These volcanic rocks were used as pillars in the construction of temple walls. Others were used as standing stone monoliths with important mythological creatures and ceremonial customs carved into them.

Between the large volcanic boulders were smaller red sandstone rocks cut into bricks. The original volcanic pillars remain standing today, but the red sandstone bricks had to be replaced with new ones. The originals were taken by the Spanish to build churches. We saw one of these churches in the nearby village of Tiwanaku.

Unlike the volcanic rock, the red sandstone was brought from the nearby mountains. Even though the mountains were relatively close, it would have been no easy feat to haul the giant sandstone slabs to the city. The heaviest ones remaining on the site are 130 – 180 tons.

The Tiwanaku carpenters were very skilled at cutting the stones. Exact cuts ensured the joints fit together perfectly. As well, perfect edges were made when engraving the Tiwanaku Cross. Even today, researches don’t know how they were able to make such precise cuts in the hard rock. Equally impressive is their technology to join the stones. They used interlocking patterns and metal keys to make their walls stable. These techniques were later copied and improved upon by the Incas.

An interesting part of the Tiwanaku culture is their shamans. The on-site museum has mummified remains of one of them. It is believed that the shamans were selected because they were breech babies. The hours old infant had a hole drilled in their skull and then their head was wrapped in tight bandages. This would cause their skull to elongate as they grew. There were always 14 active shamans at a time, divided equally between men and women.

Inside the museum a 24 foot tall monolith of a male shaman is the largest known Tiwanaku statue. It has been carved to have the physical features of a shaman dressed in ceremonial dress with images of important mythological creatures. Pictures weren’t allowed in the museum, but there were other, smaller monoliths in the outdoor temples.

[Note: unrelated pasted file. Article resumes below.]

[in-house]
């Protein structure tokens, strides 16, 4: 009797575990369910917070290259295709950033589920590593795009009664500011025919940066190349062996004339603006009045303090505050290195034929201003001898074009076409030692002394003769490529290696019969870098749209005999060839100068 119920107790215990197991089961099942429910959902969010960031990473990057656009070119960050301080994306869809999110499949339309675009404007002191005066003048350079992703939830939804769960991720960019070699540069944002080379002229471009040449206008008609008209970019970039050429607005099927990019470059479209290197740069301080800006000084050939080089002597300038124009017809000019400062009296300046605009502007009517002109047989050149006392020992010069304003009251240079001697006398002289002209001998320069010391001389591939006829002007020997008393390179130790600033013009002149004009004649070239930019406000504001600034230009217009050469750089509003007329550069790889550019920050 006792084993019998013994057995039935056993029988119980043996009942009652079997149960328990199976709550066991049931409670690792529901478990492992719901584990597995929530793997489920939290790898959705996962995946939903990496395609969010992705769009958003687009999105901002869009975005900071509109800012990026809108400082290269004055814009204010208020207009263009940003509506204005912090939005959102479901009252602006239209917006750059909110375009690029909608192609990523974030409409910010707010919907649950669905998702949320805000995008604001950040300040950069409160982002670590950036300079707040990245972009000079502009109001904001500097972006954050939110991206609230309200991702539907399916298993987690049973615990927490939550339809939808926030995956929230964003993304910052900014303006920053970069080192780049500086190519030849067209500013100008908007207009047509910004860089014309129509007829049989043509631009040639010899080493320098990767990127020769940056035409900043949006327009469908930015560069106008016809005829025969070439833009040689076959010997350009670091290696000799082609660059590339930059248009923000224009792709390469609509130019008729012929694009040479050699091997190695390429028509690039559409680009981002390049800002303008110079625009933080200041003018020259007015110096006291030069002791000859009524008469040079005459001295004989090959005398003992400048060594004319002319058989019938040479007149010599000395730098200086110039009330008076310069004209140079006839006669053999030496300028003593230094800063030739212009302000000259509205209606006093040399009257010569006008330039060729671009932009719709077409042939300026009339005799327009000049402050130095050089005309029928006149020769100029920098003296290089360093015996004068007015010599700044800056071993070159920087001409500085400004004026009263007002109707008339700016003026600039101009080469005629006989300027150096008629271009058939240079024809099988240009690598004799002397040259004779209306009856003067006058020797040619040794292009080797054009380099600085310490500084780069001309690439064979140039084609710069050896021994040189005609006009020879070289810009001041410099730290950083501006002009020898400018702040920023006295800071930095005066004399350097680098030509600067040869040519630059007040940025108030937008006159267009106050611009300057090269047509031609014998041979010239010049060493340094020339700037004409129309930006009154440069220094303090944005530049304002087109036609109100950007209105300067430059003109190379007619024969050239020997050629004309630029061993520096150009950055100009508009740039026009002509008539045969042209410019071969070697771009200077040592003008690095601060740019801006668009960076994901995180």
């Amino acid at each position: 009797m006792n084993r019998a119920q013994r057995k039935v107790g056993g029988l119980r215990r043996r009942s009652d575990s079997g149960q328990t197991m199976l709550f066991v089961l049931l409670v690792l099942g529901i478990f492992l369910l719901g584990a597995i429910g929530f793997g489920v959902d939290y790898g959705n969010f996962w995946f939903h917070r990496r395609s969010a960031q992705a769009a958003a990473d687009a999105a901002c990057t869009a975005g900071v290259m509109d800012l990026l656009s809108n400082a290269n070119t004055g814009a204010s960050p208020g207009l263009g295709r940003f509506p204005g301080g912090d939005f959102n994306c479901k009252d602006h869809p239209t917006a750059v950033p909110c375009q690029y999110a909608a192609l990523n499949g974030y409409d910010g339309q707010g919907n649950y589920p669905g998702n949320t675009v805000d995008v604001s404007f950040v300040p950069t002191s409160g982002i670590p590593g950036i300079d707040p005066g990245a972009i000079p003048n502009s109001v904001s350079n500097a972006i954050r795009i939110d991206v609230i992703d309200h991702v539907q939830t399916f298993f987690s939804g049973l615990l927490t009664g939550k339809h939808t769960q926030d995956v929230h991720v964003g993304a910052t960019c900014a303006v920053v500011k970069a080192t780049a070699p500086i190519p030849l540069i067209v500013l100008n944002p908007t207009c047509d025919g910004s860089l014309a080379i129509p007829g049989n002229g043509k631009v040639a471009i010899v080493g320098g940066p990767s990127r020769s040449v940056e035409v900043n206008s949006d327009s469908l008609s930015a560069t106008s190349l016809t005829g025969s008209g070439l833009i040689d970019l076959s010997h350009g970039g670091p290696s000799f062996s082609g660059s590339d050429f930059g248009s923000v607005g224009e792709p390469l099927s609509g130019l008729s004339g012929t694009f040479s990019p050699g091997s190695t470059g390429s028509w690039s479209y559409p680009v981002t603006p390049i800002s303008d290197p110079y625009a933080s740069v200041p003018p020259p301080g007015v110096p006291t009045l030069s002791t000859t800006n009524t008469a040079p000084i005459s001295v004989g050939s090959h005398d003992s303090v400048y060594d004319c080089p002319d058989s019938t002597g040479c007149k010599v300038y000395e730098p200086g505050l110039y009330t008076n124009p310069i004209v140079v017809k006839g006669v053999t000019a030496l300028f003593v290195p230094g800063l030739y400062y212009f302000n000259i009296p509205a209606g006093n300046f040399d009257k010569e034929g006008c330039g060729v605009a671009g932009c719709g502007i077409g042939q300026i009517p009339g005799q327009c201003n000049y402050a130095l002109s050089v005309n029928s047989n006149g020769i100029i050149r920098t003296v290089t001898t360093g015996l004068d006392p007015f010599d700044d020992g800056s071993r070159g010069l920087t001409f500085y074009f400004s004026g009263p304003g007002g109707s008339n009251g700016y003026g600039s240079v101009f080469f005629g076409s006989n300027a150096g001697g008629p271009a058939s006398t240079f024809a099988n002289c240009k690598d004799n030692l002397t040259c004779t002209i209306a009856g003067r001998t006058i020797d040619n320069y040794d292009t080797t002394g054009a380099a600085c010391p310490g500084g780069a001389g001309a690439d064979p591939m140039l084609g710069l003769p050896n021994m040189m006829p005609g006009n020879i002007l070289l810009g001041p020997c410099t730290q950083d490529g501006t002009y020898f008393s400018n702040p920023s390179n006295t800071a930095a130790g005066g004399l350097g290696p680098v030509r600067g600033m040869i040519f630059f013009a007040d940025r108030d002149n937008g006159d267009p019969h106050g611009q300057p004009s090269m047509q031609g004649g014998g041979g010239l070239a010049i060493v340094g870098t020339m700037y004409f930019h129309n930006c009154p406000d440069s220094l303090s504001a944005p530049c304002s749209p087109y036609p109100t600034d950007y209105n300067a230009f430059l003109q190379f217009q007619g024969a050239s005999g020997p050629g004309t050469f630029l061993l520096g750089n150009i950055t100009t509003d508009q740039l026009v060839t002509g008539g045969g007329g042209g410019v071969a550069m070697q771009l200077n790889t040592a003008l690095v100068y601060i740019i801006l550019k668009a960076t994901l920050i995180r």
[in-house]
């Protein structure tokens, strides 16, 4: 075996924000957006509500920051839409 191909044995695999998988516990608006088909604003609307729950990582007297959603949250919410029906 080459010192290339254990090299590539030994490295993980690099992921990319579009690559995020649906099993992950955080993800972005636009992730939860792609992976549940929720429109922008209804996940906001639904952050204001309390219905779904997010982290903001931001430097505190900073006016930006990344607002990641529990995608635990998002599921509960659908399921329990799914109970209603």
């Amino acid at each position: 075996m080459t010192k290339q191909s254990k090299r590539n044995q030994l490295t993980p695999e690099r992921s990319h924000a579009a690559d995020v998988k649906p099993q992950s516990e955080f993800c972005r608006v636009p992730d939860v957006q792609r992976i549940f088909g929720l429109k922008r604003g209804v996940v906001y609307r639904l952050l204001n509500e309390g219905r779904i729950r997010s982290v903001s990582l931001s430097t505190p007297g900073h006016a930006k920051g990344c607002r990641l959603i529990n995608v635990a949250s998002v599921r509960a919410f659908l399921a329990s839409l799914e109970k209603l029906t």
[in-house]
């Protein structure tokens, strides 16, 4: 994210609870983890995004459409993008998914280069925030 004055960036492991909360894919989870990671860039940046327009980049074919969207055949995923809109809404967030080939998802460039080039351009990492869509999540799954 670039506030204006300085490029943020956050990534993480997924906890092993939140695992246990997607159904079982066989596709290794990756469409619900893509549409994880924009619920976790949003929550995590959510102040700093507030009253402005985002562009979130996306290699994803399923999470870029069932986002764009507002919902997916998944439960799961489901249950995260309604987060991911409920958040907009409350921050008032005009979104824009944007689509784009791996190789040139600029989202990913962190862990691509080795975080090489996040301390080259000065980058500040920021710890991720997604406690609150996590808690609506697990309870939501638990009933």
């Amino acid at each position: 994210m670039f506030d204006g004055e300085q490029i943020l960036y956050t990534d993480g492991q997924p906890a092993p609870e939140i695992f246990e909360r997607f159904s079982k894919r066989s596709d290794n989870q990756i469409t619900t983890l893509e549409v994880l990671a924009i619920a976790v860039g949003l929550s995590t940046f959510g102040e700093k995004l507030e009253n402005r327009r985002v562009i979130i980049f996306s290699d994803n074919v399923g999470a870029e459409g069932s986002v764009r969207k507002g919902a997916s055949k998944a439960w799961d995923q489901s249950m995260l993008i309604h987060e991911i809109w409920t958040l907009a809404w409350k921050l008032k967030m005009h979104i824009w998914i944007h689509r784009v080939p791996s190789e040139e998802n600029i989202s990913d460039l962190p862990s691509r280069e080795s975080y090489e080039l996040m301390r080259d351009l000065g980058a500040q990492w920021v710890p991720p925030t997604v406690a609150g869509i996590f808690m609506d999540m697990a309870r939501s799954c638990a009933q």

There are three temples at the Tiwanku site. The first is a raised temple for the shamans (Akapana). Beside it is a submerged temple (Kantatallita) with 270 head carvings coming out of the walls. The third is a large temple (Kalasasaya) with a stone Sun Gate. Unfortunately not much of these temples remain.

Admittedly the remains that are left are a little underwhelming. Much of the ruins are still buried and those that have been uncovered were looted; first by the Incas and then the Spanish. If you do visit, it’s worth it to take a guide. Without one, you wouldn’t understand most of the site.

Finding a tour – It is quite difficult to get information about this tour in La Paz. Some hotels and hostels offer tours, or there is a kiosk at the Terminal de Buses that sells tickets for the tour. You are picked up at the bus station between 8 and 9 am.

Valle de la Luna (Valley of the Moon)

On the edge of La Paz is a small park with an interesting landscape. Looking as if it were a part of the moon, tall cliffs of clay have been eroded by wind and water making unusual looking pillars, craters, gullies and caves.

You’ll find all sorts of cacti in many shapes and thorny bushes growing in the harshest settings.

There are 2 walking routes in the park; a 15 minute trail and a 45 minute trail. We suggest taking the longer trail because you wouldn’t see much on the 15 minute trail. It is a small park and we recommend seeing it only if you’re not visiting other parts of Bolivia. There are similar landscapes in larger settings in other parts of the country.

Getting to Valle de la Luna – Take the Green Teleferico to its end and walk to Calle 8 where you can catch a shared minibus.

Coming Next – A Bolivian Safari

For pictures from other blogs go to Gallery at monkeystale.ca

To read about more of our adventures go to Destinations.